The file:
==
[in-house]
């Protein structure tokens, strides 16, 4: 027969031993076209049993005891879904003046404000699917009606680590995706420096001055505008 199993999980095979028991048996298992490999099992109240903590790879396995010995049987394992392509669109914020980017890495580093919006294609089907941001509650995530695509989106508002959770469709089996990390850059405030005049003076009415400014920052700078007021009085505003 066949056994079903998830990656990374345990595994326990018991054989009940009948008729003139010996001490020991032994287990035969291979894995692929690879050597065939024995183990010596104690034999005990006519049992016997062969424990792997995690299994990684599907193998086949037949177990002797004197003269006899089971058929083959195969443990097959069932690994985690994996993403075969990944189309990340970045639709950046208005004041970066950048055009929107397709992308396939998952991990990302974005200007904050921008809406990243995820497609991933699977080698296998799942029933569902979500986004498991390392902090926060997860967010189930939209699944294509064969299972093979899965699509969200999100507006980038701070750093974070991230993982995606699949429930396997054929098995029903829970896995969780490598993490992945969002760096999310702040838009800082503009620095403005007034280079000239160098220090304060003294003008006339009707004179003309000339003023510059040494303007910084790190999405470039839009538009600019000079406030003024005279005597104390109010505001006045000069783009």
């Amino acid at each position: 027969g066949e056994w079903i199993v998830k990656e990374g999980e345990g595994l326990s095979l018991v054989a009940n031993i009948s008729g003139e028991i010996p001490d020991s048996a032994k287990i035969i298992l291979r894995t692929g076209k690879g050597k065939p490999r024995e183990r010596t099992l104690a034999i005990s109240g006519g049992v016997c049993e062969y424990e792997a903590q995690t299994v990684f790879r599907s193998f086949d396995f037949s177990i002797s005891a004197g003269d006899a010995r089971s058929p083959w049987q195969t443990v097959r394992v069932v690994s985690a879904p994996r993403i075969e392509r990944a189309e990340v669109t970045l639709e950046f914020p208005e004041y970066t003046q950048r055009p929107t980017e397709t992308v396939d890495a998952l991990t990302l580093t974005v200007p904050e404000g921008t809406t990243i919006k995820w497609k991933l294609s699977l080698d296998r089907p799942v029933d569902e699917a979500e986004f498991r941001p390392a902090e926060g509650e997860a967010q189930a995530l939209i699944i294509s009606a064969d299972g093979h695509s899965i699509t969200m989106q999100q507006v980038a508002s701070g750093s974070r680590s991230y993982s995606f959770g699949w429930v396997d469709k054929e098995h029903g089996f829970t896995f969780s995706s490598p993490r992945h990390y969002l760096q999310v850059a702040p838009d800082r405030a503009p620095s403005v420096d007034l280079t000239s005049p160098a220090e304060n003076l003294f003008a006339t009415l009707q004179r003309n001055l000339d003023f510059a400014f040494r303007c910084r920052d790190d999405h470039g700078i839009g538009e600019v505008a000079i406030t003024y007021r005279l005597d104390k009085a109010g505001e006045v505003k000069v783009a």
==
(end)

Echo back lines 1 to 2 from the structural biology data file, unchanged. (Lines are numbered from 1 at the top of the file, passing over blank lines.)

[in-house]
């Protein structure tokens, strides 16, 4: 027969031993076209049993005891879904003046404000699917009606680590995706420096001055505008 199993999980095979028991048996298992490999099992109240903590790879396995010995049987394992392509669109914020980017890495580093919006294609089907941001509650995530695509989106508002959770469709089996990390850059405030005049003076009415400014920052700078007021009085505003 066949056994079903998830990656990374345990595994326990018991054989009940009948008729003139010996001490020991032994287990035969291979894995692929690879050597065939024995183990010596104690034999005990006519049992016997062969424990792997995690299994990684599907193998086949037949177990002797004197003269006899089971058929083959195969443990097959069932690994985690994996993403075969990944189309990340970045639709950046208005004041970066950048055009929107397709992308396939998952991990990302974005200007904050921008809406990243995820497609991933699977080698296998799942029933569902979500986004498991390392902090926060997860967010189930939209699944294509064969299972093979899965699509969200999100507006980038701070750093974070991230993982995606699949429930396997054929098995029903829970896995969780490598993490992945969002760096999310702040838009800082503009620095403005007034280079000239160098220090304060003294003008006339009707004179003309000339003023510059040494303007910084790190999405470039839009538009600019000079406030003024005279005597104390109010505001006045000069783009």